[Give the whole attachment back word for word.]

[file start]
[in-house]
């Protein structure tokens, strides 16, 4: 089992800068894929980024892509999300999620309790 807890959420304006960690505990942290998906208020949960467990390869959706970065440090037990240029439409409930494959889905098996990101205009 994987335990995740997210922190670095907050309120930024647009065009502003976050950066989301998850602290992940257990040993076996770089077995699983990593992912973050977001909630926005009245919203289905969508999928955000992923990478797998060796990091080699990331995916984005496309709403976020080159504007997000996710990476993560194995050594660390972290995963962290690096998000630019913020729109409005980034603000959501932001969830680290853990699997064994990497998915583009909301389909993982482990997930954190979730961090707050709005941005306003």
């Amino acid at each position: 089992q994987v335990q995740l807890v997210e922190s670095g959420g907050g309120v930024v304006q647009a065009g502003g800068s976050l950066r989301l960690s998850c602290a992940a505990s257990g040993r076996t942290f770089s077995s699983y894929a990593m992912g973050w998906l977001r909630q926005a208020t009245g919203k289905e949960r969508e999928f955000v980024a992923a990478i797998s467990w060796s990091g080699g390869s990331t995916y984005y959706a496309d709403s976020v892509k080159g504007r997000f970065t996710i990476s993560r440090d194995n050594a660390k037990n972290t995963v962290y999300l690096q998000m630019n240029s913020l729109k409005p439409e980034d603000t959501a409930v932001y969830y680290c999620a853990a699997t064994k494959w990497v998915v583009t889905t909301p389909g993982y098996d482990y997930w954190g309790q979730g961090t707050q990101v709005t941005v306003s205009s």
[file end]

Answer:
[in-house]
């Protein structure tokens, strides 16, 4: 089992800068894929980024892509999300999620309790 807890959420304006960690505990942290998906208020949960467990390869959706970065440090037990240029439409409930494959889905098996990101205009 994987335990995740997210922190670095907050309120930024647009065009502003976050950066989301998850602290992940257990040993076996770089077995699983990593992912973050977001909630926005009245919203289905969508999928955000992923990478797998060796990091080699990331995916984005496309709403976020080159504007997000996710990476993560194995050594660390972290995963962290690096998000630019913020729109409005980034603000959501932001969830680290853990699997064994990497998915583009909301389909993982482990997930954190979730961090707050709005941005306003």
């Amino acid at each position: 089992q994987v335990q995740l807890v997210e922190s670095g959420g907050g309120v930024v304006q647009a065009g502003g800068s976050l950066r989301l960690s998850c602290a992940a505990s257990g040993r076996t942290f770089s077995s699983y894929a990593m992912g973050w998906l977001r909630q926005a208020t009245g919203k289905e949960r969508e999928f955000v980024a992923a990478i797998s467990w060796s990091g080699g390869s990331t995916y984005y959706a496309d709403s976020v892509k080159g504007r997000f970065t996710i990476s993560r440090d194995n050594a660390k037990n972290t995963v962290y999300l690096q998000m630019n240029s913020l729109k409005p439409e980034d603000t959501a409930v932001y969830y680290c999620a853990a699997t064994k494959w990497v998915v583009t889905t909301p389909g993982y098996d482990y997930w954190g309790q979730g961090t707050q990101v709005t941005v306003s205009s």